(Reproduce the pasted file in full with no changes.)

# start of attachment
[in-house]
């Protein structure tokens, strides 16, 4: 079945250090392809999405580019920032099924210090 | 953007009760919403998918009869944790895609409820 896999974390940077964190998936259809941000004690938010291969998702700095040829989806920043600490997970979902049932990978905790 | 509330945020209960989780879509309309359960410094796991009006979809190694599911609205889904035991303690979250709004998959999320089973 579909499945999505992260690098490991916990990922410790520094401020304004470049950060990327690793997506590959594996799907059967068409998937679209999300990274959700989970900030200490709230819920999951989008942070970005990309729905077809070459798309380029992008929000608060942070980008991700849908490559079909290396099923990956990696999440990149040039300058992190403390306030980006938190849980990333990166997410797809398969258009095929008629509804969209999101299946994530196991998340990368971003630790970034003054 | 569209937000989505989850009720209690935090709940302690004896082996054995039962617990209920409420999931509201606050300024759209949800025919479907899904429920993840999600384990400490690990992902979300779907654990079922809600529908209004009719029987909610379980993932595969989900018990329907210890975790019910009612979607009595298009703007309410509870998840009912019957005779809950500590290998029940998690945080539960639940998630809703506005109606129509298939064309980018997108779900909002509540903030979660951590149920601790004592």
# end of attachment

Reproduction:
[in-house]
């Protein structure tokens, strides 16, 4: 079945250090392809999405580019920032099924210090 | 953007009760919403998918009869944790895609409820 896999974390940077964190998936259809941000004690938010291969998702700095040829989806920043600490997970979902049932990978905790 | 509330945020209960989780879509309309359960410094796991009006979809190694599911609205889904035991303690979250709004998959999320089973 579909499945999505992260690098490991916990990922410790520094401020304004470049950060990327690793997506590959594996799907059967068409998937679209999300990274959700989970900030200490709230819920999951989008942070970005990309729905077809070459798309380029992008929000608060942070980008991700849908490559079909290396099923990956990696999440990149040039300058992190403390306030980006938190849980990333990166997410797809398969258009095929008629509804969209999101299946994530196991998340990368971003630790970034003054 | 569209937000989505989850009720209690935090709940302690004896082996054995039962617990209920409420999931509201606050300024759209949800025919479907899904429920993840999600384990400490690990992902979300779907654990079922809600529908209004009719029987909610379980993932595969989900018990329907210890975790019910009612979607009595298009703007309410509870998840009912019957005779809950500590290998029940998690945080539960639940998630809703506005109606129509298939064309980018997108779900909002509540903030979660951590149920601790004592």